Wednesday, 23 May 2012

Picture Post: Summer is Here!

After close to a month and a half of below normal temperatures and rain and overcast skies, the weather gods have finally decided to smile down on England.  Yesterday it probably got up to 24 and today it's supposed to get up to 26!  I'm going to have to start getting a bit creative fashion-wise - we didn't bring very much summer wear with us when we moved over here.

Yesterday, we went to see Terry Eagleton, the famed Marxist literary critic, speak on his book Why Marx Was Right.  I actually found myself agreeing with a lot of what he was saying, because if you actually look at the historical Marx, you'll find he was actually quite bourgeois and a reformist as well as a radical.  Eagleton seemed to moderate Marx, which in turn makes him look much more compelling.  Also, he stated very firmly that any present-day socialist has to admit that a) Marx was very bad at predicting the future and b) that Stalinist Russia must always be seen as a failure of Marx's principles.  Also, he was a very engaging and self-deprecating speaker.  In the 1970s, he wrote a Marxist study of the Brontes, Myths of Power, which I cited in my master's thesis.

And now, on to the photos.  I took these two days ago, which was our first very sunny day, and they mark a familiar walking route I like to take in central Oxford.

I started from the Faculty of English and first made a stop at Mansfield College to check my pigeonhole (or "pidge") for mail (there wasn't any).  This is Mansfield's lovely chapel.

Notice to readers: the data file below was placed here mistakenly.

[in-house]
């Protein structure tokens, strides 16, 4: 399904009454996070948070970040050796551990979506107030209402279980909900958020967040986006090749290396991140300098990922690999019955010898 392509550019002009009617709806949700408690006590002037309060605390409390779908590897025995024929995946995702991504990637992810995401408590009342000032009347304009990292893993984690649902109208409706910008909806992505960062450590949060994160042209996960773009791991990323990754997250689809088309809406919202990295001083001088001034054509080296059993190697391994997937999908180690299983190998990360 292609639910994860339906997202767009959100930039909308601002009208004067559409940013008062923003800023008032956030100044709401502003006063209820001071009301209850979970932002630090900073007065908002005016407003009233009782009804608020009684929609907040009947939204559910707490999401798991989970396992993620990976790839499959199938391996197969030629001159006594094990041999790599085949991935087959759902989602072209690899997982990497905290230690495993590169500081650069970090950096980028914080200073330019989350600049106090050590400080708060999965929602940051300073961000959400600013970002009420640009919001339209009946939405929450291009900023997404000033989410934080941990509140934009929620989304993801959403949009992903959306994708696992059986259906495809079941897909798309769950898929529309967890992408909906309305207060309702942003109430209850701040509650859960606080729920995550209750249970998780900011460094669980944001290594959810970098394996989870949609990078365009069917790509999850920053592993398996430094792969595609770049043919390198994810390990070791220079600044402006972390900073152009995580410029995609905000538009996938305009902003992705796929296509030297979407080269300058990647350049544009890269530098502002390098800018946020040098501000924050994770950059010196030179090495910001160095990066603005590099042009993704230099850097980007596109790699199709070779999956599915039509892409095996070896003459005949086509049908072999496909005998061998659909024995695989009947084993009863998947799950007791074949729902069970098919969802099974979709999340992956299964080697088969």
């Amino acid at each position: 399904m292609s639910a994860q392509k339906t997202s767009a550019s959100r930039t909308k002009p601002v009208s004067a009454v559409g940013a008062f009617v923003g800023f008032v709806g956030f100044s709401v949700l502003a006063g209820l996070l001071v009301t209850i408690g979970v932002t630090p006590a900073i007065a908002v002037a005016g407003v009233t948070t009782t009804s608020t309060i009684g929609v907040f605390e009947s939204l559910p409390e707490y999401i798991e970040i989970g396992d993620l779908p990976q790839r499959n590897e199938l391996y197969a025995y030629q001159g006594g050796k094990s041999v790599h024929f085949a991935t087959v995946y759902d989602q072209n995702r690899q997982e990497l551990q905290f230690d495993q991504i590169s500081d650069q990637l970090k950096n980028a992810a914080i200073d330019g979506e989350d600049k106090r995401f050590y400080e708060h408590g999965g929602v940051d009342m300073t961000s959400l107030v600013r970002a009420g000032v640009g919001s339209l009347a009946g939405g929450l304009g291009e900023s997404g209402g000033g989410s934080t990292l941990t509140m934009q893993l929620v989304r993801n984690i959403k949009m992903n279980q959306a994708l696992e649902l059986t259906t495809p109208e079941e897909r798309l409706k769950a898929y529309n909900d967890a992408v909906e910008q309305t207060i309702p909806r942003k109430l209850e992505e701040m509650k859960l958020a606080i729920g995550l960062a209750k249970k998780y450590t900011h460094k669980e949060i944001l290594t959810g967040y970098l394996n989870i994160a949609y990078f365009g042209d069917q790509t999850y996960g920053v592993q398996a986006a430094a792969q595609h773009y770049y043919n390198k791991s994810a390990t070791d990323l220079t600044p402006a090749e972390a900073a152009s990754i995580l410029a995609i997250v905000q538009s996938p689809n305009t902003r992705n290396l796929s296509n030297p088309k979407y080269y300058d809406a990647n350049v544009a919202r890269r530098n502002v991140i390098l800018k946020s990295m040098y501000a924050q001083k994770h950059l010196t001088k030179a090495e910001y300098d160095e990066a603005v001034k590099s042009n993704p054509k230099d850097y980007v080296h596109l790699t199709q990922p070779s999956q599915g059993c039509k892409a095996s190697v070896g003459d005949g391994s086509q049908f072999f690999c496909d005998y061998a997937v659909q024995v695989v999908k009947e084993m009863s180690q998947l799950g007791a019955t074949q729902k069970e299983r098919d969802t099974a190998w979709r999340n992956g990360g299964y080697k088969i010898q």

I then headed south down Mansfield Road, past this glorious copper beech.  (That's what I overheard someone referring to it as the other day - mostly I just love the deep red leaves.  We don't get a lot of trees like that at home).

I went to Broad St., where the Sheldonian Theatre and the Museum of the History of Science (to its right) were looking lovely and golden in the sun.

Then I stopped at my favourite, favourite Oxford bookstore, the original Blackwell's.  I took a quick swing through the Children's and YA section and then popped upstairs to check out Literature and Poetry.  But I was very good and didn't buy a thing.

I headed back down Broad for the History Faculty Library, housed in the lovely Old Indian Institute building, for a most mundane purpose - returning a library book.

On my way back to the English Faculty (and my bike), I passed my favourite churchyard, which has quite old tombstones and an interesting mix of light and shadow, because it is so heavily treed.  Walter Pater, the Victorian essayist, is buried here.

This photo is just from last night, but it was such a nice view of Keble College's very distinctive chapel that I couldn't resist.


  1. It's so pretty! Though temps in celsius mean absolutely nothing to me, lol. I'm assuming it's probably slightly cooler than the weather we've been having in Oklahoma :D

  2. It is indeed very pretty. It's strange to live in a city that's so old!

    Also, yes, I'm sure it isn't quite as warm as Oklahoma. However, the humidity is higher than it was at homes on the prairies, so that's taking a bit of getting used to.